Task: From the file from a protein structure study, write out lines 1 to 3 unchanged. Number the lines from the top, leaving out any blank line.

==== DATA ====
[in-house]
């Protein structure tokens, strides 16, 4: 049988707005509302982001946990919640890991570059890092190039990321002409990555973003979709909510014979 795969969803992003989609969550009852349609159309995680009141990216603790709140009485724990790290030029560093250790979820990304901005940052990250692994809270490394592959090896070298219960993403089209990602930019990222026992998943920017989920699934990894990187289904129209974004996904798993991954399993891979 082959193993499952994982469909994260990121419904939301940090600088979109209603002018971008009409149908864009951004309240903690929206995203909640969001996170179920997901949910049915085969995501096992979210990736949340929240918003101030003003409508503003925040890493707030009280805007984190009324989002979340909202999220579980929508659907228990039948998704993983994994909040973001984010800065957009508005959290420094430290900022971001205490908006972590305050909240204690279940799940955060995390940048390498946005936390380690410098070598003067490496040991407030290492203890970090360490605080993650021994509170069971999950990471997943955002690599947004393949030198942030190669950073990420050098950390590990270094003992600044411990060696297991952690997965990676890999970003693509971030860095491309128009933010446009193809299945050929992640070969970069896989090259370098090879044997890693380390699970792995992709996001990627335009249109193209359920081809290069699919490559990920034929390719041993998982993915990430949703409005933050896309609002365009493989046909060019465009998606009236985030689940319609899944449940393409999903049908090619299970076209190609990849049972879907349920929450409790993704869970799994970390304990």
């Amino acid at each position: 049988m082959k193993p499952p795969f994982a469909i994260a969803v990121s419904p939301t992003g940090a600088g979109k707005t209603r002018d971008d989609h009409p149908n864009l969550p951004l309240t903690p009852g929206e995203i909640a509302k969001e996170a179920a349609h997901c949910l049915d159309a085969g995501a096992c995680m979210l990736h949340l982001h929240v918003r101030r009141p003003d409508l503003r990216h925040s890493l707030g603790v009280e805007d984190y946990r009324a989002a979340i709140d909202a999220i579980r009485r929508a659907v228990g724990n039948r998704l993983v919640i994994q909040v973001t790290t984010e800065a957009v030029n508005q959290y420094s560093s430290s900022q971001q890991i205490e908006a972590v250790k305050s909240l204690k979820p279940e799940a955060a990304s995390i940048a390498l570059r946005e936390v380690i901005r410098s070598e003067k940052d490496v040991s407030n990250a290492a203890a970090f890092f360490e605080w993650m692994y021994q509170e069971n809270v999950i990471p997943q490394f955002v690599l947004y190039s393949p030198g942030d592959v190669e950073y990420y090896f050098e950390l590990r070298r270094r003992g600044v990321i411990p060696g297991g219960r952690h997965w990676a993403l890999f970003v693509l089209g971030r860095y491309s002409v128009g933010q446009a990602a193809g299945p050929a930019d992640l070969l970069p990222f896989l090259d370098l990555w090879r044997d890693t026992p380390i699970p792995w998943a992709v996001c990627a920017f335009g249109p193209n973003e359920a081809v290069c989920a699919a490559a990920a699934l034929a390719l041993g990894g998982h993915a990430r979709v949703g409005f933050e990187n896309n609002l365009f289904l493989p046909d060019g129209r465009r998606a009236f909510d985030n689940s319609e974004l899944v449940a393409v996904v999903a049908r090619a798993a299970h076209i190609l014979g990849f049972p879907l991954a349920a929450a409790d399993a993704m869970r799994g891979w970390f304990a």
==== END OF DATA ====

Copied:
[in-house]
């Protein structure tokens, strides 16, 4: 049988707005509302982001946990919640890991570059890092190039990321002409990555973003979709909510014979 795969969803992003989609969550009852349609159309995680009141990216603790709140009485724990790290030029560093250790979820990304901005940052990250692994809270490394592959090896070298219960993403089209990602930019990222026992998943920017989920699934990894990187289904129209974004996904798993991954399993891979 082959193993499952994982469909994260990121419904939301940090600088979109209603002018971008009409149908864009951004309240903690929206995203909640969001996170179920997901949910049915085969995501096992979210990736949340929240918003101030003003409508503003925040890493707030009280805007984190009324989002979340909202999220579980929508659907228990039948998704993983994994909040973001984010800065957009508005959290420094430290900022971001205490908006972590305050909240204690279940799940955060995390940048390498946005936390380690410098070598003067490496040991407030290492203890970090360490605080993650021994509170069971999950990471997943955002690599947004393949030198942030190669950073990420050098950390590990270094003992600044411990060696297991952690997965990676890999970003693509971030860095491309128009933010446009193809299945050929992640070969970069896989090259370098090879044997890693380390699970792995992709996001990627335009249109193209359920081809290069699919490559990920034929390719041993998982993915990430949703409005933050896309609002365009493989046909060019465009998606009236985030689940319609899944449940393409999903049908090619299970076209190609990849049972879907349920929450409790993704869970799994970390304990």
């Amino acid at each position: 049988m082959k193993p499952p795969f994982a469909i994260a969803v990121s419904p939301t992003g940090a600088g979109k707005t209603r002018d971008d989609h009409p149908n864009l969550p951004l309240t903690p009852g929206e995203i909640a509302k969001e996170a179920a349609h997901c949910l049915d159309a085969g995501a096992c995680m979210l990736h949340l982001h929240v918003r101030r009141p003003d409508l503003r990216h925040s890493l707030g603790v009280e805007d984190y946990r009324a989002a979340i709140d909202a999220i579980r009485r929508a659907v228990g724990n039948r998704l993983v919640i994994q909040v973001t790290t984010e800065a957009v030029n508005q959290y420094s560093s430290s900022q971001q890991i205490e908006a972590v250790k305050s909240l204690k979820p279940e799940a955060a990304s995390i940048a390498l570059r946005e936390v380690i901005r410098s070598e003067k940052d490496v040991s407030n990250a290492a203890a970090f890092f360490e605080w993650m692994y021994q509170e069971n809270v999950i990471p997943q490394f955002v690599l947004y190039s393949p030198g942030d592959v190669e950073y990420y090896f050098e950390l590990r070298r270094r003992g600044v990321i411990p060696g297991g219960r952690h997965w990676a993403l890999f970003v693509l089209g971030r860095y491309s002409v128009g933010q446009a990602a193809g299945p050929a930019d992640l070969l970069p990222f896989l090259d370098l990555w090879r044997d890693t026992p380390i699970p792995w998943a992709v996001c990627a920017f335009g249109p193209n973003e359920a081809v290069c989920a699919a490559a990920a699934l034929a390719l041993g990894g998982h993915a990430r979709v949703g409005f933050e990187n896309n609002l365009f289904l493989p046909d060019g129209r465009r998606a009236f909510d985030n689940s319609e974004l899944v449940a393409v996904v999903a049908r090619a798993a299970h076209i190609l014979g990849f049972p879907l991954a349920a929450a409790d399993a993704m869970r799994g891979w970390f304990a």